I never fail to read all the speeches in the bound volume which you publish each year and the standard is so high that I feel flattered to find my own contribution included, and, gentlemen, right here let me say that nothing makes a man, or a woman, or a nation feel and behave better than a little flattery, or shall we rather call it appreciation, expressed in word or deed by someone they respect. Trouble always begins with rudeness and insults.
It is with that remark as preface that I propose to go straight to my today's subject-the discarding of the art of diplomacy and the necessity we are under to return to it if we want to prevent the hysterical way we are quarreling publicly about peace turning into a shooting war.
As some of you will remember I have never at any time been an enthusiastic believer in the United Nations Organisation as offering a good solution of the problem of how nations can be brought to live together amicably and in mutual respect, each keeping its own individual culture and character.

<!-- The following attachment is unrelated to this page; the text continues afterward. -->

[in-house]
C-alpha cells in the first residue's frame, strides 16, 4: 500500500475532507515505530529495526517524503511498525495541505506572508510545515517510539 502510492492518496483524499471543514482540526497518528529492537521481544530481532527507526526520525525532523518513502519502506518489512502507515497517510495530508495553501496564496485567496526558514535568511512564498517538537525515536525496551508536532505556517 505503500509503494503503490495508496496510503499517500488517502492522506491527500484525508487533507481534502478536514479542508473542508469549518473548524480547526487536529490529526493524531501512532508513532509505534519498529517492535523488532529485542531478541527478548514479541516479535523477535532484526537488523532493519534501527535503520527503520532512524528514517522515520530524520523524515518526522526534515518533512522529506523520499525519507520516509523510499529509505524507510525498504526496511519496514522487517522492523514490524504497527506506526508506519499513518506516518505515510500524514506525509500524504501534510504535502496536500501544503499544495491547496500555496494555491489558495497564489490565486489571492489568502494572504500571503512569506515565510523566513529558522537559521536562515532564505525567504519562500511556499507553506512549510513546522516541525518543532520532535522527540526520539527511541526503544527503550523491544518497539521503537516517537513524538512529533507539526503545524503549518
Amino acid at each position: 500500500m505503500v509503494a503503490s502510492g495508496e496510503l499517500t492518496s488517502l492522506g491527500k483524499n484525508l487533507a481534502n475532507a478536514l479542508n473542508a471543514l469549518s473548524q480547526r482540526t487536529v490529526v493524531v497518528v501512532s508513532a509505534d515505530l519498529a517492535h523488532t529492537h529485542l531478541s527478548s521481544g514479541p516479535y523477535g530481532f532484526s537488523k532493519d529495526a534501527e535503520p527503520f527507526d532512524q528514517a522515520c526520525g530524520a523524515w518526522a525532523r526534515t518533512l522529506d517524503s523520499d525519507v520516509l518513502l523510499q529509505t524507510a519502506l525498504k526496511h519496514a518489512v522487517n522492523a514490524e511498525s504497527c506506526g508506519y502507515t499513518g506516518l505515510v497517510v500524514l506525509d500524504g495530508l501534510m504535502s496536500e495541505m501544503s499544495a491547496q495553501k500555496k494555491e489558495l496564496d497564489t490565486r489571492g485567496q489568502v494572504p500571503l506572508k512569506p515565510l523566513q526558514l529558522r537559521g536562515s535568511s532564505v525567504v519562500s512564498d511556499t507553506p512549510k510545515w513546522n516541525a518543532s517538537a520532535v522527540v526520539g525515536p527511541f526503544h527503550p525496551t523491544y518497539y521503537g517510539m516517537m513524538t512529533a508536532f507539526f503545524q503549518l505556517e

At the same time I have hitherto abstained from being critical. A newspaper reporter learns early in life not to allow himself to be easily impressed by pontifical people with big sounding ideas, and he also learns not to be too precipitate in criticism and above all not to be himself pontifical. But the situation is becoming so dangerous that I think the time has come to speak frankly.
To some it may seem almost treasonable to suggest that the United Nations has already proved wrong in method however laudable it may be in intention. But even the most stalwart defender of the world parliament now meeting in Paris can scarcely approve the way in which differences and conflicts are being acerbated by intemperate language.
Of course those who either out of conviction or lack of courage to face the truth, feel they must justify the U.N. conception and practise may find it quite sufficient and quite satisfactory to put all the blame on the Russian Government. That is the easy way out.